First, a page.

Is this how you get the grains of pink rice in the Indian takeaway rice?!
For my first attempt I just raided the kitchen cupboard and found some ancient red, blue and green food colouring I had. I didn’t attempt to mix any colours, it would probably be easier to just buy the different colours! The red came out brilliantly but the blue and green are a little pale. Also the red dried so quickly in a few hours, whereas the blue and green took several days to dry out completely – they were different brands (Langdale and Tesco respectively) so I assume that’s why.
For now I’m using the rice in some homemade shakers, but when the baby is older (and less likely to try and eat the uncooked rice) it could be used in sorting or pouring games and all sorts of other activities. If kept in a ziplock bag or airtight container it should last for ages too. You can also do the same with oats, which may be a little safer if the baby attempts to eat them!
I’ve bought or been given lots of books for my little girl but had nowhere to put them in her bedroom; it’s far too small for a freestanding bookcase. Whilst having my daily browse of Pinterest and looking up ideas for nursery decor and baby play, I kept spotting the same pin, which was for a reading corner using Ikea spice shelves as bookshelves.
At only a few pounds each, the spice shelves are so cheap, but really effective as they display the books nicely rather than just seeing the spine of them, and as they’re bare wood, you can paint or varnish them any colour. I chose white as I had a tin of white satinwood paint lurking at the back of the garage, though I do regret using it; gloss paint takes ages to dry in between coats, and these needed three.
I painted each part of the shelf individually before screwing them together, but in hindsight assembling them before painting may have been a better idea.
I chose to turn one shelf upside down to display some kitsch ornaments I had as a child and to hang some decorations from, but it can easily be turned around to use for more books if needed. I think this is a really cheap but effective idea!
Whilst browsing for baby sensory ideas, I spotted this pin for mess-free art – as I mentioned in my last blog post (here) I’m not ready for too much mess just yet! – and this seemed like fun. So off I trooped to Poundland to pick up some paint and I spent a few minutes setting up the paper, paint and cling film: a bit fiddly but nothing too strenuous.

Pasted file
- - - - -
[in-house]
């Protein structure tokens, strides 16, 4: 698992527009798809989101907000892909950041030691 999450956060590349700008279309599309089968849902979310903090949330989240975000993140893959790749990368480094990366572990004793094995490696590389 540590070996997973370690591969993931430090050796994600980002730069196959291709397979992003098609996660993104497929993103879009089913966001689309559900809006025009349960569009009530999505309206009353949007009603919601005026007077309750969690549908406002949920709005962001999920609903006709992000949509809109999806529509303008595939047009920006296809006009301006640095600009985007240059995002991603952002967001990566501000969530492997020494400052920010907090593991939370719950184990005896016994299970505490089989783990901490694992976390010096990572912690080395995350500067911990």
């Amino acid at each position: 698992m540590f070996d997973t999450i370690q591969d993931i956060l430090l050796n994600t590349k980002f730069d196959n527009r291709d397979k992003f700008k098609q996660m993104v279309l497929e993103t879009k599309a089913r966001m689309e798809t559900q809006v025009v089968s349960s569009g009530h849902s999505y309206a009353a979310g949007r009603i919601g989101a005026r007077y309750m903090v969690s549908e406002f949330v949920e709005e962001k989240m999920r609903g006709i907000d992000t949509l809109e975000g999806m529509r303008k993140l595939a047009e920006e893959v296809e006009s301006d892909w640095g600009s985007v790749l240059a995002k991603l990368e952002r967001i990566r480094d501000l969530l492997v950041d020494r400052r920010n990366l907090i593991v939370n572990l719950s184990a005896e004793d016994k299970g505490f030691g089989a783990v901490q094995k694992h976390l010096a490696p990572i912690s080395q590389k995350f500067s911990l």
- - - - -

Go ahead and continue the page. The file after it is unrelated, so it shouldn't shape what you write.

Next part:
I set up the painting on a tray in the garden as it was a nice day and the baby’s high chair tray isn’t at quite the right height.
Well let’s just say that Pinterest does make these things look so easy!
Firstly, the baby was more interested in the tray than squishing the paint around to make some beautiful art. Even me demonstrating didn’t help.
Also, paint from Poundland… you certainly get what you pay for. It’s very watery so soaks through the paper.
I’ve since seen a version where you use a zip-lock bag rather than cling film, and tape it to a window or high chair tray. That does seem fiddly but I may give it a go some day. I was able to make something from the ‘art’ though…
Whilst I have some nice jewellery boxes, they’re stuck beneath baby paraphernalia on my bedside table and so get forgotten. I came up with the idea of using some pegboard to create a hanging space for some of my jewellery (and to actually wear it!) after seeing on Facebook someone’s board that they use for their craft supplies. I looked first on Etsy and Not On The High Street for boards to buy, but for at least £30 each I felt I couldn’t justify the cost. Then I turned to Pinterest for ideas to make my own and got lots of inspiration.
I bought a piece of pegboard, some dowels and pegboard hooks from Amazon – this all could be bought from a DIY store but with a baby on the scene I found using a seller on Amazon to be far more convenient.
I used some leftover paint from painting my mirror frame and wicker basket (see links for old posts) and gave the board two coats of paint, as well as painting a few pieces of dowel. It was very quick, only taking about 30 minutes in total. I then rummaged around in my sewing basket for some ribbon to use to hang the board, and found some nice gold stuff that had probably been salvaged from an old box of chocolates!
I love the end result and it fits in well with the mirror and basket in the corner of my bedroom.